Published on: 13/11/2014
In this blog, IRC's CEO Patrick Moriarty reflects on Bill Gates's meeting with the Dutch parliamentarians and development organisations to discuss development cooperation in The Hague.
Bill Gates is a practised and polished public speaker, so today's OneWorld organised "conversation" with him was as stimulating and inspiring as you would expect. And there was lots to applaud and agree with in what he said: from his (perhaps to some) surprising admission that he "mainly agrees" with Thomas Piketty on the need for more progressive taxation (he differs primarily on whether that should come from wealth or consumption taxes); to his strong endorsement of the need for government leadership and public provision of goods like education and health (with philanthropy backing the crazy innovative ideas); and his promise to keep pushing the Dutch to get back to 0.7% of GDP to aid – from where they have recently and shamefully slipped (last are my words not his!).
Bill spent most of his talk focussed on the Bill Melinda Gates Foundation's global health work –especially vaccine development. He illustrated his talk with a story about the foundation's success fighting rotavirus through vaccine development. Which opens the way for my only (minor) "but" on what was an otherwise thoroughly satisfactory talk.
The "but" is this. Bill presented a vaccine for rotavirus as something that would not only reduce the completely unnecessary death toll from this disease, but also improve nutritional status and perhaps mental development of children. Both of which are of course negatively impacted by chronic diarrhoea.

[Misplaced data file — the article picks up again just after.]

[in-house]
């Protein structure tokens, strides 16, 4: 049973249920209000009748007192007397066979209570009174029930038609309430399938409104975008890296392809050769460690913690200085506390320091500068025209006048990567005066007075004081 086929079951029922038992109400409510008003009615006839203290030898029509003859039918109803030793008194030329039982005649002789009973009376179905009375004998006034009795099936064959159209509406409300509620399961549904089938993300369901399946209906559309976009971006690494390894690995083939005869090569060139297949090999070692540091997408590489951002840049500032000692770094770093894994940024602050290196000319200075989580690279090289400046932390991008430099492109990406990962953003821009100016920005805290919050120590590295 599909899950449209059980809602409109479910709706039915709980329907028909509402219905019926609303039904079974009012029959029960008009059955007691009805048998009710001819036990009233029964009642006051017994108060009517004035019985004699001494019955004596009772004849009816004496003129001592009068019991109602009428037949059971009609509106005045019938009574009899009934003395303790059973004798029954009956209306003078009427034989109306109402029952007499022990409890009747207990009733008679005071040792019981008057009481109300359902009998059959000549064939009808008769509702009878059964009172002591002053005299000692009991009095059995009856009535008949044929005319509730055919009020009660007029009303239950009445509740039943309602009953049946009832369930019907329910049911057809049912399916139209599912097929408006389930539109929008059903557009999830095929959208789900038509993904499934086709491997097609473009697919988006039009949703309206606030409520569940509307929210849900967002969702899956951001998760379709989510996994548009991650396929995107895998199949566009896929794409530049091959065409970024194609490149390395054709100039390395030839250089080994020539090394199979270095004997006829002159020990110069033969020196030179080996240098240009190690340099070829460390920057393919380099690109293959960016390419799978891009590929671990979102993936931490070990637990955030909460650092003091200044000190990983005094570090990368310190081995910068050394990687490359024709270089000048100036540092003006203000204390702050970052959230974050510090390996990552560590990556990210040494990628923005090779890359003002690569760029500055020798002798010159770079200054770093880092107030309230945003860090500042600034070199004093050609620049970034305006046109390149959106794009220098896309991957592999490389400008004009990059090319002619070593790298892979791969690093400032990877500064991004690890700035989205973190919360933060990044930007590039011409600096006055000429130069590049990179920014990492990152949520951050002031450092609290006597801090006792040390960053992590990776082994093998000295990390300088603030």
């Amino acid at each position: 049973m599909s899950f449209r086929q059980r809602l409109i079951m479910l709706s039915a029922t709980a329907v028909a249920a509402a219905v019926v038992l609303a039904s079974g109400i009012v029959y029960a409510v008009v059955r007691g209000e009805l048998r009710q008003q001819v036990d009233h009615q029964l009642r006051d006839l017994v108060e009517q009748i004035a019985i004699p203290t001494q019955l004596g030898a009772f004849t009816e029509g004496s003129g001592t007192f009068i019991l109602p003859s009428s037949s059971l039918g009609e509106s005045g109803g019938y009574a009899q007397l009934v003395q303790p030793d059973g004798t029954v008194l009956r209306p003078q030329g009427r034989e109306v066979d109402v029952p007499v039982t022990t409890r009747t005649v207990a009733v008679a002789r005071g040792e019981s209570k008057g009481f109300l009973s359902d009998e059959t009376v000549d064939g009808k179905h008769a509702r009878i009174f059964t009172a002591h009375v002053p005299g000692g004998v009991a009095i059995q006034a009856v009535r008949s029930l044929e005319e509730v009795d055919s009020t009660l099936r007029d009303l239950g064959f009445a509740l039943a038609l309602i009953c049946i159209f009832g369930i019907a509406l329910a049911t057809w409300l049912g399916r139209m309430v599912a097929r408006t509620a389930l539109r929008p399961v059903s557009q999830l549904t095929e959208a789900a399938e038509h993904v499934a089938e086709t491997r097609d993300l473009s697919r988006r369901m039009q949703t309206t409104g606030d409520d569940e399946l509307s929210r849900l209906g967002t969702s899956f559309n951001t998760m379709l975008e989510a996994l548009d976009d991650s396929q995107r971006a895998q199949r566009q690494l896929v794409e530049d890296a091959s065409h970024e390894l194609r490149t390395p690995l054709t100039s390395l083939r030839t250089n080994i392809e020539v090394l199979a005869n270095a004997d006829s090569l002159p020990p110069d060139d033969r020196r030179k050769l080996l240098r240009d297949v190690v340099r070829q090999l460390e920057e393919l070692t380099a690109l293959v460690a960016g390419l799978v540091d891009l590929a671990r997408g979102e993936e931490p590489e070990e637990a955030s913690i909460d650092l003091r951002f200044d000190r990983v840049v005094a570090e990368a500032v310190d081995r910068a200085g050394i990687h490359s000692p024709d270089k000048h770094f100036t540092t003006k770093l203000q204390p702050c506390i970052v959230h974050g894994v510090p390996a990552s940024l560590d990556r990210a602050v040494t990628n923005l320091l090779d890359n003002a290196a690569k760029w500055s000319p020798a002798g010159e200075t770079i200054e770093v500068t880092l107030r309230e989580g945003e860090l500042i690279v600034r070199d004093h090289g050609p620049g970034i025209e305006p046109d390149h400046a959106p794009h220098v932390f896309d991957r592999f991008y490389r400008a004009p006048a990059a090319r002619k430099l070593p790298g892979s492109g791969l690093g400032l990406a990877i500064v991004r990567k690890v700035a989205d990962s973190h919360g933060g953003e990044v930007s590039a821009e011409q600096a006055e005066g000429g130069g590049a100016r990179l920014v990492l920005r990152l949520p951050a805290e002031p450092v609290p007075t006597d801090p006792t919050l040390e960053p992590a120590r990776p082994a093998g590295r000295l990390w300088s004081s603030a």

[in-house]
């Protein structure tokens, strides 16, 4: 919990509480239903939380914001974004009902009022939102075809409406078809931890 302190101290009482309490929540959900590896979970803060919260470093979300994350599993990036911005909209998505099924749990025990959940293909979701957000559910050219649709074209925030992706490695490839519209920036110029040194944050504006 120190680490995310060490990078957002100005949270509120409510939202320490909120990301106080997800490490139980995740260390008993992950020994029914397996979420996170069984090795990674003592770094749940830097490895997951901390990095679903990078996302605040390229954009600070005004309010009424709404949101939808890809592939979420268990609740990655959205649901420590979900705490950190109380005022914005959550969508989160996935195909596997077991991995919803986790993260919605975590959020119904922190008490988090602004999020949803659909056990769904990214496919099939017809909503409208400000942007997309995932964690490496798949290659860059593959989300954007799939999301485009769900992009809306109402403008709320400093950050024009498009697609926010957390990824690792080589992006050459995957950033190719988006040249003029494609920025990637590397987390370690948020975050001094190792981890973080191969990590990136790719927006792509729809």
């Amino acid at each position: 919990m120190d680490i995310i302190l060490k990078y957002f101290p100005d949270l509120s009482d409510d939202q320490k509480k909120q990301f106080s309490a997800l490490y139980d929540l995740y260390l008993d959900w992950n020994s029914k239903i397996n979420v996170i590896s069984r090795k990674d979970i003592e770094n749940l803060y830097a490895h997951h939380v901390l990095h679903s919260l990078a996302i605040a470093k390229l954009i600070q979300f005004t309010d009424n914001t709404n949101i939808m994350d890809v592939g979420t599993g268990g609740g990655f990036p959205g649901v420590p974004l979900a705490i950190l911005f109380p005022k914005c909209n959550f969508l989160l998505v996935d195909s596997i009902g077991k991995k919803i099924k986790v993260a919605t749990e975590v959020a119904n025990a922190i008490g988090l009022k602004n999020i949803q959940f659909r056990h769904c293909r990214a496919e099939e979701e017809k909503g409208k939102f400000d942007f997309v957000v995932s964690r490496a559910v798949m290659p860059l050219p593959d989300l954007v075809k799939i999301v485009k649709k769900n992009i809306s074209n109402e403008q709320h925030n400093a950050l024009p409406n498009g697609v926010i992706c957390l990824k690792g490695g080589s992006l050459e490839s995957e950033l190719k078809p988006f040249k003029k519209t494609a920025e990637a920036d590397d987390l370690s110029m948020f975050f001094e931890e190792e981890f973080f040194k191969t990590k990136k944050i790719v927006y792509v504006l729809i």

But diarrhoea has many causes other than rotavirus, so while a vaccine will undoubtedly contribute to the fight against childhood diarrhoea it won't solve the problem on its own. And of course, as we all know, non-rotavirus diarrhoea won't be solved by a one off vaccine anyway. If it is to be solved, it will be through the slow and boring work of improving hygiene behaviours, and providing people with decent quality toilets that remain functional over time and clean/safe water supplies.
So, from my (and IRC's) perspective, it was a pity that in focussing so strongly on the foundations global health work and the thoroughly laudable work on vaccine development, Bill didn't find any time to talk about the equally critical work that the Foundation does on sanitation. Because, whether for improving quality of life or avoiding early childhood death – sanitation is every bit as important and just as much in need of support as vaccine development.
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